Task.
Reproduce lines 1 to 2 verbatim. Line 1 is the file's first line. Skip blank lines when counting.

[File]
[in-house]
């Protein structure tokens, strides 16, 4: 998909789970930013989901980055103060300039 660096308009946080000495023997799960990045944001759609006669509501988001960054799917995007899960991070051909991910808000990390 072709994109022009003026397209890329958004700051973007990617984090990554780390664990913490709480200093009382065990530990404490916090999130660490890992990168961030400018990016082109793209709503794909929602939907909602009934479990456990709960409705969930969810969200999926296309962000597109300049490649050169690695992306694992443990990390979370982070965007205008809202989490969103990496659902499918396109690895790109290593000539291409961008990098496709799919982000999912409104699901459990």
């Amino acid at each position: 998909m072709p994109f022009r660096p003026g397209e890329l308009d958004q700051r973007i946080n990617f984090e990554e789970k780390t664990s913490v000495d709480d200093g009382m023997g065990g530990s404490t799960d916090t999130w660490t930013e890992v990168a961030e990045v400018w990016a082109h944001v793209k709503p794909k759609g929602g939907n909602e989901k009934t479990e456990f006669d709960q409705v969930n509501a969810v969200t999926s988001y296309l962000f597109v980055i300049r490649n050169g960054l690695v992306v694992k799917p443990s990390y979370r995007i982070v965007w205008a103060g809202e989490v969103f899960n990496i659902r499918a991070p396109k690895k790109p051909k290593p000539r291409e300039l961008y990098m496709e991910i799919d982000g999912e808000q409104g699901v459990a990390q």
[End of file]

[in-house]
């Protein structure tokens, strides 16, 4: 998909789970930013989901980055103060300039 660096308009946080000495023997799960990045944001759609006669509501988001960054799917995007899960991070051909991910808000990390 072709994109022009003026397209890329958004700051973007990617984090990554780390664990913490709480200093009382065990530990404490916090999130660490890992990168961030400018990016082109793209709503794909929602939907909602009934479990456990709960409705969930969810969200999926296309962000597109300049490649050169690695992306694992443990990390979370982070965007205008809202989490969103990496659902499918396109690895790109290593000539291409961008990098496709799919982000999912409104699901459990």